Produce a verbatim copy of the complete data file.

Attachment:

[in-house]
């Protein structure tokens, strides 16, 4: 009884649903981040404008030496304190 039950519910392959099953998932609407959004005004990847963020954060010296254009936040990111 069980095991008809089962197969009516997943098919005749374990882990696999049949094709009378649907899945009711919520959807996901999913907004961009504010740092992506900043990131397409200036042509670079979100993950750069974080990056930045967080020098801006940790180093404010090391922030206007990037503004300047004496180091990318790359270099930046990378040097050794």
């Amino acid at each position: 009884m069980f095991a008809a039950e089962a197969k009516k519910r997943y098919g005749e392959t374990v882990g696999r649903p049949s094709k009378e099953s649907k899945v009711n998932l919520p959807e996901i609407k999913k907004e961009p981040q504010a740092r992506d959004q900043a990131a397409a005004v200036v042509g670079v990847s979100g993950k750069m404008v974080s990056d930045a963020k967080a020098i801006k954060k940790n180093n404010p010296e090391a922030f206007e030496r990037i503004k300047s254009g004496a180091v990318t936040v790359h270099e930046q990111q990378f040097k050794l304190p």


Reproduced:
[in-house]
């Protein structure tokens, strides 16, 4: 009884649903981040404008030496304190 039950519910392959099953998932609407959004005004990847963020954060010296254009936040990111 069980095991008809089962197969009516997943098919005749374990882990696999049949094709009378649907899945009711919520959807996901999913907004961009504010740092992506900043990131397409200036042509670079979100993950750069974080990056930045967080020098801006940790180093404010090391922030206007990037503004300047004496180091990318790359270099930046990378040097050794």
């Amino acid at each position: 009884m069980f095991a008809a039950e089962a197969k009516k519910r997943y098919g005749e392959t374990v882990g696999r649903p049949s094709k009378e099953s649907k899945v009711n998932l919520p959807e996901i609407k999913k907004e961009p981040q504010a740092r992506d959004q900043a990131a397409a005004v200036v042509g670079v990847s979100g993950k750069m404008v974080s990056d930045a963020k967080a020098i801006k954060k940790n180093n404010p010296e090391a922030f206007e030496r990037i503004k300047s254009g004496a180091v990318t936040v790359h270099e930046q990111q990378f040097k050794l304190p």